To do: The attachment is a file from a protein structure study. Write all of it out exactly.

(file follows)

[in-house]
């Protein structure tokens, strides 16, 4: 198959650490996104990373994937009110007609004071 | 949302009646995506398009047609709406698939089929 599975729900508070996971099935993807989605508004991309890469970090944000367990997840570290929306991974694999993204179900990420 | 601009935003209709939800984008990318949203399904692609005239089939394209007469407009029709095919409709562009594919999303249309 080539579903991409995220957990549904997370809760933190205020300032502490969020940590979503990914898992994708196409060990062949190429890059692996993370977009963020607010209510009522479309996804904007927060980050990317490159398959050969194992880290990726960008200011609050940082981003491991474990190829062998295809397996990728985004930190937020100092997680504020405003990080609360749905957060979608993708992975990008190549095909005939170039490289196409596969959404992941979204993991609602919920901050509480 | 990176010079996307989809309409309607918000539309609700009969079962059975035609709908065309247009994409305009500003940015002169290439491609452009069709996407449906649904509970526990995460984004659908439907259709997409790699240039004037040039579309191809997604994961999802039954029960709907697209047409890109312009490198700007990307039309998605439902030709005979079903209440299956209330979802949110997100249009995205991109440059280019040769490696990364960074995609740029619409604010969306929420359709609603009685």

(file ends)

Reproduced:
[in-house]
């Protein structure tokens, strides 16, 4: 198959650490996104990373994937009110007609004071 | 949302009646995506398009047609709406698939089929 599975729900508070996971099935993807989605508004991309890469970090944000367990997840570290929306991974694999993204179900990420 | 601009935003209709939800984008990318949203399904692609005239089939394209007469407009029709095919409709562009594919999303249309 080539579903991409995220957990549904997370809760933190205020300032502490969020940590979503990914898992994708196409060990062949190429890059692996993370977009963020607010209510009522479309996804904007927060980050990317490159398959050969194992880290990726960008200011609050940082981003491991474990190829062998295809397996990728985004930190937020100092997680504020405003990080609360749905957060979608993708992975990008190549095909005939170039490289196409596969959404992941979204993991609602919920901050509480 | 990176010079996307989809309409309607918000539309609700009969079962059975035609709908065309247009994409305009500003940015002169290439491609452009069709996407449906649904509970526990995460984004659908439907259709997409790699240039004037040039579309191809997604994961999802039954029960709907697209047409890109312009490198700007990307039309998605439902030709005979079903209440299956209330979802949110997100249009995205991109440059280019040769490696990364960074995609740029619409604010969306929420359709609603009685």